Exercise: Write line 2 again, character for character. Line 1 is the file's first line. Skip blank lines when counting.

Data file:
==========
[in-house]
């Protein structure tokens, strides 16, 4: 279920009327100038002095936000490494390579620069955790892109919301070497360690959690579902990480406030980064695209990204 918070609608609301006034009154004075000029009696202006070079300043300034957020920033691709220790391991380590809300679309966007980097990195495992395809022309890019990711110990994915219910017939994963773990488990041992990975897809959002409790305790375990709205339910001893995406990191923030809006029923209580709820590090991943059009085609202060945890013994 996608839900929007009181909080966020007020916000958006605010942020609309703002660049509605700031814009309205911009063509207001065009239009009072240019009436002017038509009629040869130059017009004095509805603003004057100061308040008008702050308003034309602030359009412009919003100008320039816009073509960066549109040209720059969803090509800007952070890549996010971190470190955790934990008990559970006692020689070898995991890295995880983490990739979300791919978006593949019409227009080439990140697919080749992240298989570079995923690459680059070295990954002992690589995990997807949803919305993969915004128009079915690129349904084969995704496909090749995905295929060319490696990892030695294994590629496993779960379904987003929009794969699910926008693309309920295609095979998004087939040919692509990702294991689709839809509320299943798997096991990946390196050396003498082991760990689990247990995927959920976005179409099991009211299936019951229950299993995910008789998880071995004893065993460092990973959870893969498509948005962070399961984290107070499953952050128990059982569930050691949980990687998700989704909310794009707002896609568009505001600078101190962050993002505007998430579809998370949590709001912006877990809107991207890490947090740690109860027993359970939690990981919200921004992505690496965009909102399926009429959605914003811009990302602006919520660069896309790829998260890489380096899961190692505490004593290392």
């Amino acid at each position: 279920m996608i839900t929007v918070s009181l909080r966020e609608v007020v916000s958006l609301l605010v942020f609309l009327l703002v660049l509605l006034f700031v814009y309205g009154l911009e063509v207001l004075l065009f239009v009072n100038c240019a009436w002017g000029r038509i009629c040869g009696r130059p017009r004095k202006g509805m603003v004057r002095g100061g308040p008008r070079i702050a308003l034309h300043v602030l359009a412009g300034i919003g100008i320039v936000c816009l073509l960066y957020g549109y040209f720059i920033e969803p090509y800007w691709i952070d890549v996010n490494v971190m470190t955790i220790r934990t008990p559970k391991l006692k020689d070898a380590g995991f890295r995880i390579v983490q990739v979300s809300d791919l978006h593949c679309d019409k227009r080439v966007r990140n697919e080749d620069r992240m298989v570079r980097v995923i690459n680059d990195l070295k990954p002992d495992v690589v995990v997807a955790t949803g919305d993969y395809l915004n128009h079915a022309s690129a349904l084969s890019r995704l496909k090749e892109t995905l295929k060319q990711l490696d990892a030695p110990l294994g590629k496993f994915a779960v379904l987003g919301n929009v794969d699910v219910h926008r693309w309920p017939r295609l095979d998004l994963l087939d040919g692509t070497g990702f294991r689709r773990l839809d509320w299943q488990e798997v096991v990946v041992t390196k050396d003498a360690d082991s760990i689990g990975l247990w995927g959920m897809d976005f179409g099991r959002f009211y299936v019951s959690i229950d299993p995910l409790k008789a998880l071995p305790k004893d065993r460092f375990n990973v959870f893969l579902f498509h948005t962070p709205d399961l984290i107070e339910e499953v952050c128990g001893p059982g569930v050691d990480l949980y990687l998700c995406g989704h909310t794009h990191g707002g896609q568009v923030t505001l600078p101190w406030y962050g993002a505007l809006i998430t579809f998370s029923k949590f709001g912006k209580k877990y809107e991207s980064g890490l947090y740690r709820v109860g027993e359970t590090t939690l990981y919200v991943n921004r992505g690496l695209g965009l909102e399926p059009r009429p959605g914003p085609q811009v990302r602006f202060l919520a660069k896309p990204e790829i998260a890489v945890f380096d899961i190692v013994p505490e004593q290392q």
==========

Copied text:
């Protein structure tokens, strides 16, 4: 279920009327100038002095936000490494390579620069955790892109919301070497360690959690579902990480406030980064695209990204 918070609608609301006034009154004075000029009696202006070079300043300034957020920033691709220790391991380590809300679309966007980097990195495992395809022309890019990711110990994915219910017939994963773990488990041992990975897809959002409790305790375990709205339910001893995406990191923030809006029923209580709820590090991943059009085609202060945890013994 996608839900929007009181909080966020007020916000958006605010942020609309703002660049509605700031814009309205911009063509207001065009239009009072240019009436002017038509009629040869130059017009004095509805603003004057100061308040008008702050308003034309602030359009412009919003100008320039816009073509960066549109040209720059969803090509800007952070890549996010971190470190955790934990008990559970006692020689070898995991890295995880983490990739979300791919978006593949019409227009080439990140697919080749992240298989570079995923690459680059070295990954002992690589995990997807949803919305993969915004128009079915690129349904084969995704496909090749995905295929060319490696990892030695294994590629496993779960379904987003929009794969699910926008693309309920295609095979998004087939040919692509990702294991689709839809509320299943798997096991990946390196050396003498082991760990689990247990995927959920976005179409099991009211299936019951229950299993995910008789998880071995004893065993460092990973959870893969498509948005962070399961984290107070499953952050128990059982569930050691949980990687998700989704909310794009707002896609568009505001600078101190962050993002505007998430579809998370949590709001912006877990809107991207890490947090740690109860027993359970939690990981919200921004992505690496965009909102399926009429959605914003811009990302602006919520660069896309790829998260890489380096899961190692505490004593290392």